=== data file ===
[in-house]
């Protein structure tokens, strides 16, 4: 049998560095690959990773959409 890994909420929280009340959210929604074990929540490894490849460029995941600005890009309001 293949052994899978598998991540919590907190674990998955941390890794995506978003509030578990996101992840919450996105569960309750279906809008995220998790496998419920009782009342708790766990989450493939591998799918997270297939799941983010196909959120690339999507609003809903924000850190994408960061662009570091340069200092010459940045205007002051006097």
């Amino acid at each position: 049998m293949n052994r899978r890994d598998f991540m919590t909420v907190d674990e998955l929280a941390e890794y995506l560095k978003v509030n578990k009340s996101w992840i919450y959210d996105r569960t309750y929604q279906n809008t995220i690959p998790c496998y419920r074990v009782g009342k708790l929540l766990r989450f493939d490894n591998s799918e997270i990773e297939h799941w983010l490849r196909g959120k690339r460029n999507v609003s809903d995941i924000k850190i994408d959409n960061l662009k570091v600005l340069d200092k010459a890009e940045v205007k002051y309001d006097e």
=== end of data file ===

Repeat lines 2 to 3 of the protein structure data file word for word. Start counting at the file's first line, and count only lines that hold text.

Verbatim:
């Protein structure tokens, strides 16, 4: 049998560095690959990773959409 890994909420929280009340959210929604074990929540490894490849460029995941600005890009309001 293949052994899978598998991540919590907190674990998955941390890794995506978003509030578990996101992840919450996105569960309750279906809008995220998790496998419920009782009342708790766990989450493939591998799918997270297939799941983010196909959120690339999507609003809903924000850190994408960061662009570091340069200092010459940045205007002051006097």
């Amino acid at each position: 049998m293949n052994r899978r890994d598998f991540m919590t909420v907190d674990e998955l929280a941390e890794y995506l560095k978003v509030n578990k009340s996101w992840i919450y959210d996105r569960t309750y929604q279906n809008t995220i690959p998790c496998y419920r074990v009782g009342k708790l929540l766990r989450f493939d490894n591998s799918e997270i990773e297939h799941w983010l490849r196909g959120k690339r460029n999507v609003s809903d995941i924000k850190i994408d959409n960061l662009k570091v600005l340069d200092k010459a890009e940045v205007k002051y309001d006097e």